Mask-free Sweden is close to ZERO daily Covid deaths as country’s chief epidemiologist plays down fears over Delta variant’s infectiousness

Mask-free Sweden is close to ZERO daily Covid deaths as country’s chief epidemiologist plays down fears over Delta variant’s infectiousness
  • In the last 14 days, Sweden recorded an average of less than one Covid death per day
  • Compares with 74 deaths in UK and 329 deaths in the US per day over the same period 
  • Sweden dropped its last remaining mask rule – for public transport – on July 1 
  • But health chiefs in UK and US warn masks must remain because of the Delta variant

Mask-free Sweden is approaching zero Covid deaths per day while the country’s chief epidemiologist has swatted away fears over the Delta variant’s infectiousness.

In the last two weeks, Sweden has recorded an average of 0.6 Covid deaths per day, this compares with 74 fatalities in the UK and 329 deaths in the US per day over the same period. 

Although it has the highest per capita death toll of its Scandinavian neighbors, Sweden has kept its economy afloat throughout the pandemic with its reluctance to enforce tough social distancing rules or lockdowns. 

At the beginning of July, it dropped its last remaining mask mandate – for public transport – while health chiefs in the US and the UK are arguing that face coverings must still to be worn to stop the spread of the rampant Delta (Indian) variant.

The US Centres for Disease Control and Prevention (CDC) on Friday warned the Delta variant was as infectious as chickenpox – but Anders Tegnell, the architect of Sweden’s Covid strategy, cautioned against such sweeping analogies. 

In the last two weeks, Sweden has recorded an average of less than one Covid death per day, this compares with 74 fatalities in the UK and 329 deaths in US per day over the same period

 

In the last two weeks, Sweden has recorded an average of less than one Covid death per day, this compares with 74 fatalities in the UK and 329 deaths in US per day over the same period

People sit at the tables at an outdoor bar in Stockholm on July 1 - the day that the final restrictions on wearing masks were dropped

 

People sit at the tables at an outdoor bar in Stockholm on July 1 – the day that the final restrictions on wearing masks were dropped 

The epidemiologist said there is still ‘a lot we do not know’ about the Delta strain and that it was wrong to draw any ‘far-reaching conclusions.’

Speaking to the Aftonbladet newspaper, Tegnell said that the Delta variant was the dominant strain in Sweden and had been circulating for ‘for quite some time.’

He told the paper: ‘It is difficult to say how contagious Delta is, [as] when it comes to chickenpox, we have been able to follow the disease for several years.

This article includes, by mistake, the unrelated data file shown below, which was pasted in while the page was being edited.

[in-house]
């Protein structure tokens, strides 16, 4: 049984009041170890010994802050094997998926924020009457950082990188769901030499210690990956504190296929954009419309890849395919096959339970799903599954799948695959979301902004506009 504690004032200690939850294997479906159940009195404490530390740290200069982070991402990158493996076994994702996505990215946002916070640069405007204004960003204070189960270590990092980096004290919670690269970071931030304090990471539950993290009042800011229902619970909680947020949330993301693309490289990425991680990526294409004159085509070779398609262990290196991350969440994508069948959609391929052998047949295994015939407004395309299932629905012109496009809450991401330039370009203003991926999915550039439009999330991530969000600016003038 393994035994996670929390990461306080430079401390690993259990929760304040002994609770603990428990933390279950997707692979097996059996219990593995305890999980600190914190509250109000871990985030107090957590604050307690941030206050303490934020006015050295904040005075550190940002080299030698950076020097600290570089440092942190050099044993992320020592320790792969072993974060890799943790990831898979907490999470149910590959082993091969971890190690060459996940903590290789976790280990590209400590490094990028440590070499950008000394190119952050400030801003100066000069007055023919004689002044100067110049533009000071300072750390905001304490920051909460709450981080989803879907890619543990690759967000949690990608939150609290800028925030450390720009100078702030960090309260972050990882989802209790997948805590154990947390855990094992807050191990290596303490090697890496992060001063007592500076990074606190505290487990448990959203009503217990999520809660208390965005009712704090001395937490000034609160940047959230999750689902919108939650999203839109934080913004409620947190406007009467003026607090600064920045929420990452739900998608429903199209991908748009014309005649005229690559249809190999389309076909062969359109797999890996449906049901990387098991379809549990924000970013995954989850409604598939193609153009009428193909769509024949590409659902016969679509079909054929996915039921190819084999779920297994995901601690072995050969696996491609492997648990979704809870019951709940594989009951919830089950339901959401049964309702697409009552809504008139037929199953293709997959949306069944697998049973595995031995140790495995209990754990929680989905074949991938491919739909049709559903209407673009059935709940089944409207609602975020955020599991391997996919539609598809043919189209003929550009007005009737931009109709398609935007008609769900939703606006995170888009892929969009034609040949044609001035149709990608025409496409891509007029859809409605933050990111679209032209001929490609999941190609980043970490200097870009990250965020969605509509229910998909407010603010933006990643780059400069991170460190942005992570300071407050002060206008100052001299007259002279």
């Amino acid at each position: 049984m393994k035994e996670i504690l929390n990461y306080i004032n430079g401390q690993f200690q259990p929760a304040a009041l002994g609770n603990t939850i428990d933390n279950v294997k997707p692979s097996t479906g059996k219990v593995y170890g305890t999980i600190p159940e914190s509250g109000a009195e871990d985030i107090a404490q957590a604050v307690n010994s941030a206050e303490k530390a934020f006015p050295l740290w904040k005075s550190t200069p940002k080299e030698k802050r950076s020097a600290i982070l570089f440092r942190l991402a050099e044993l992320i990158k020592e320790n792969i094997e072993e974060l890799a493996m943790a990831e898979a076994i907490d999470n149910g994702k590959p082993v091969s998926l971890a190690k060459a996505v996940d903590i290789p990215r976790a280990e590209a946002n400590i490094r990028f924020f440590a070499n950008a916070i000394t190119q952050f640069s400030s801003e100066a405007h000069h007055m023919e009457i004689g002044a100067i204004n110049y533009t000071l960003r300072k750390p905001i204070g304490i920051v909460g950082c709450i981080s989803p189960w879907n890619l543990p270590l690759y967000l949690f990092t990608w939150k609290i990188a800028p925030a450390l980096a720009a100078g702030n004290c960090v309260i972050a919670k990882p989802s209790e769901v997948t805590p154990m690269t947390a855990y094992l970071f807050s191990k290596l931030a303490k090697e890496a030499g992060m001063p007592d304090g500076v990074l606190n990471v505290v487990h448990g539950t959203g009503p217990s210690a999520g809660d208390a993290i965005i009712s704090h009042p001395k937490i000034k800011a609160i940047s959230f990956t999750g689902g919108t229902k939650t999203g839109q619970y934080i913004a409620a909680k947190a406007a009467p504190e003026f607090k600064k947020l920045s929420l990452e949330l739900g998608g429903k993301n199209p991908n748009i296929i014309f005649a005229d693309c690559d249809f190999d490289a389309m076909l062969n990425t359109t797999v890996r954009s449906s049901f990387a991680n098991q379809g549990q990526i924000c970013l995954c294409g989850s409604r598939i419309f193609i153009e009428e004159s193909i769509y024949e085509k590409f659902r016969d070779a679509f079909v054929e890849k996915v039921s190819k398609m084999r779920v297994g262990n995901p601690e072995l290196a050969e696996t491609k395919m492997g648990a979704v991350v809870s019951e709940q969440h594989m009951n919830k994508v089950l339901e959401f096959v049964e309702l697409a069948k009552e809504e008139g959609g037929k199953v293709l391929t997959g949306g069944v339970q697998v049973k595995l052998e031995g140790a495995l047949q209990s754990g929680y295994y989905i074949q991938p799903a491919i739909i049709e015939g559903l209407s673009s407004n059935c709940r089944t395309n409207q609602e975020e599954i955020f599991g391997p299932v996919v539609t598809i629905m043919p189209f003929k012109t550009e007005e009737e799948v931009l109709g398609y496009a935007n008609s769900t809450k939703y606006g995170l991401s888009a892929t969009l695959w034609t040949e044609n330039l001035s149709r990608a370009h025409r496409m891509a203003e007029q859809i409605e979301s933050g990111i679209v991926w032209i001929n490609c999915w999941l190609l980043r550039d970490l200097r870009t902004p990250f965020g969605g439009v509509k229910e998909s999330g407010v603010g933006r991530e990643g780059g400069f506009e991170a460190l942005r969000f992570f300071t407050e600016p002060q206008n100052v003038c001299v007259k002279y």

‘The infectiousness [of Delta] seems to be very uneven – in some cases, one person infects a hundred people, then we have other occasions when an infected person does not infect anyone at all.’

Sweden's chief epidemiologist Anders Tegnell warned against sweeping analogies about the Delta variant such as that drawn by the CDC in comparing its infectiousness to chickenpox

 

Sweden’s chief epidemiologist Anders Tegnell warned against sweeping analogies about the Delta variant such as that drawn by the CDC in comparing its infectiousness to chickenpox

He said that the spread of the Delta variant was highest among young people who are not adhering to social distancing guidelines as much as older citizens.  

But despite zero infections being recorded in many municipalities, Tegnell by no means believes the pandemic is over.

‘There is a need for preparedness and attention everywhere. One should not draw any conclusions from the fact that no sick people have been found in a municipality this week. It can lead to serious consequences if you drop your guard,’ he said. 

On Monday, Tegnell announced plans for booster vaccine doses for the most vulnerable citizens from the start of September.

‘The assessment is that it is not possible to eradicate the virus and therefore vaccination work should be long-term and focused on reducing serious illness and death,’ the health chief said. 

Sweden’s department of health said it expected the entire adult population will have received two jabs by autumn, and that there will be a good supply of vaccines over the coming years. 


 

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Ushan de Mel

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